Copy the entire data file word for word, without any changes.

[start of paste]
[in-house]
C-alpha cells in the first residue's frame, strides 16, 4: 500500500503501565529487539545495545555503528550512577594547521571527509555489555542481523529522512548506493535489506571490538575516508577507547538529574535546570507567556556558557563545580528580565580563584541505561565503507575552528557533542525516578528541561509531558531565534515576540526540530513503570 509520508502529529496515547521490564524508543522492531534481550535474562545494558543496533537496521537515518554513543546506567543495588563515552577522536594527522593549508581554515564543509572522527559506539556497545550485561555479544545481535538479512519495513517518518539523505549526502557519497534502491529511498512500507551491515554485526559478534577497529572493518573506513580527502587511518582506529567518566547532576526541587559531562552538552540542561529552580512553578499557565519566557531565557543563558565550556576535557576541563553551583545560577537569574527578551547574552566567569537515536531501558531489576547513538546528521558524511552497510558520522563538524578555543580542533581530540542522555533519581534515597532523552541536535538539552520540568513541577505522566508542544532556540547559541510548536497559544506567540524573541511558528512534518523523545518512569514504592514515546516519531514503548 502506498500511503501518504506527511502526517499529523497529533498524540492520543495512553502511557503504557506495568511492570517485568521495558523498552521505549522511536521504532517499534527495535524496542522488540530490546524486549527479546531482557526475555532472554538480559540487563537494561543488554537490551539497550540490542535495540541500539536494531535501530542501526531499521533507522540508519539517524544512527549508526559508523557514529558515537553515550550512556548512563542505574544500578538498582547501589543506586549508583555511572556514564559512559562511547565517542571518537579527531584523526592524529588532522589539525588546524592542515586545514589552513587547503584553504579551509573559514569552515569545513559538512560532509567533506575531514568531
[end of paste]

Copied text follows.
[in-house]
C-alpha cells in the first residue's frame, strides 16, 4: 500500500503501565529487539545495545555503528550512577594547521571527509555489555542481523529522512548506493535489506571490538575516508577507547538529574535546570507567556556558557563545580528580565580563584541505561565503507575552528557533542525516578528541561509531558531565534515576540526540530513503570 509520508502529529496515547521490564524508543522492531534481550535474562545494558543496533537496521537515518554513543546506567543495588563515552577522536594527522593549508581554515564543509572522527559506539556497545550485561555479544545481535538479512519495513517518518539523505549526502557519497534502491529511498512500507551491515554485526559478534577497529572493518573506513580527502587511518582506529567518566547532576526541587559531562552538552540542561529552580512553578499557565519566557531565557543563558565550556576535557576541563553551583545560577537569574527578551547574552566567569537515536531501558531489576547513538546528521558524511552497510558520522563538524578555543580542533581530540542522555533519581534515597532523552541536535538539552520540568513541577505522566508542544532556540547559541510548536497559544506567540524573541511558528512534518523523545518512569514504592514515546516519531514503548 502506498500511503501518504506527511502526517499529523497529533498524540492520543495512553502511557503504557506495568511492570517485568521495558523498552521505549522511536521504532517499534527495535524496542522488540530490546524486549527479546531482557526475555532472554538480559540487563537494561543488554537490551539497550540490542535495540541500539536494531535501530542501526531499521533507522540508519539517524544512527549508526559508523557514529558515537553515550550512556548512563542505574544500578538498582547501589543506586549508583555511572556514564559512559562511547565517542571518537579527531584523526592524529588532522589539525588546524592542515586545514589552513587547503584553504579551509573559514569552515569545513559538512560532509567533506575531514568531